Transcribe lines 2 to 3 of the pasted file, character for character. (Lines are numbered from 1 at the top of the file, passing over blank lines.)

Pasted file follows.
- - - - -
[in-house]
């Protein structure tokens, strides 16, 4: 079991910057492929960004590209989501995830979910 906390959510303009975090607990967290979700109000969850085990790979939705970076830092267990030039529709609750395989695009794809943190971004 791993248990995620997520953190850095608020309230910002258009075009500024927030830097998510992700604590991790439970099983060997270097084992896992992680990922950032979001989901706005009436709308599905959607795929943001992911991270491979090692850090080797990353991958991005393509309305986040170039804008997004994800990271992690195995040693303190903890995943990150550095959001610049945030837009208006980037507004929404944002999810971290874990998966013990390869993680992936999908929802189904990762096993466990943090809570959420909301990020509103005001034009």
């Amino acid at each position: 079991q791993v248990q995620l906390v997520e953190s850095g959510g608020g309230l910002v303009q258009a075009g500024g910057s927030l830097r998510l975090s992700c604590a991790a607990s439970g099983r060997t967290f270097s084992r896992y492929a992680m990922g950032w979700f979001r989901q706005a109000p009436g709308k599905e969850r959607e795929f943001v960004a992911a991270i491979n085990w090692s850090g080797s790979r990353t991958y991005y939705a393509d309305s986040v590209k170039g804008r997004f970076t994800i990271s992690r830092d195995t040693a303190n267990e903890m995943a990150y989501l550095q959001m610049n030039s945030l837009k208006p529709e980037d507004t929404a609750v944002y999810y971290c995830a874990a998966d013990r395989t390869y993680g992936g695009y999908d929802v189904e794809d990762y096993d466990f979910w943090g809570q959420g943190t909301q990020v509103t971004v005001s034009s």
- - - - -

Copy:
């Protein structure tokens, strides 16, 4: 079991910057492929960004590209989501995830979910 906390959510303009975090607990967290979700109000969850085990790979939705970076830092267990030039529709609750395989695009794809943190971004 791993248990995620997520953190850095608020309230910002258009075009500024927030830097998510992700604590991790439970099983060997270097084992896992992680990922950032979001989901706005009436709308599905959607795929943001992911991270491979090692850090080797990353991958991005393509309305986040170039804008997004994800990271992690195995040693303190903890995943990150550095959001610049945030837009208006980037507004929404944002999810971290874990998966013990390869993680992936999908929802189904990762096993466990943090809570959420909301990020509103005001034009």
């Amino acid at each position: 079991q791993v248990q995620l906390v997520e953190s850095g959510g608020g309230l910002v303009q258009a075009g500024g910057s927030l830097r998510l975090s992700c604590a991790a607990s439970g099983r060997t967290f270097s084992r896992y492929a992680m990922g950032w979700f979001r989901q706005a109000p009436g709308k599905e969850r959607e795929f943001v960004a992911a991270i491979n085990w090692s850090g080797s790979r990353t991958y991005y939705a393509d309305s986040v590209k170039g804008r997004f970076t994800i990271s992690r830092d195995t040693a303190n267990e903890m995943a990150y989501l550095q959001m610049n030039s945030l837009k208006p529709e980037d507004t929404a609750v944002y999810y971290c995830a874990a998966d013990r395989t390869y993680g992936g695009y999908d929802v189904e794809d990762y096993d466990f979910w943090g809570q959420g943190t909301q990020v509103t971004v005001s034009s």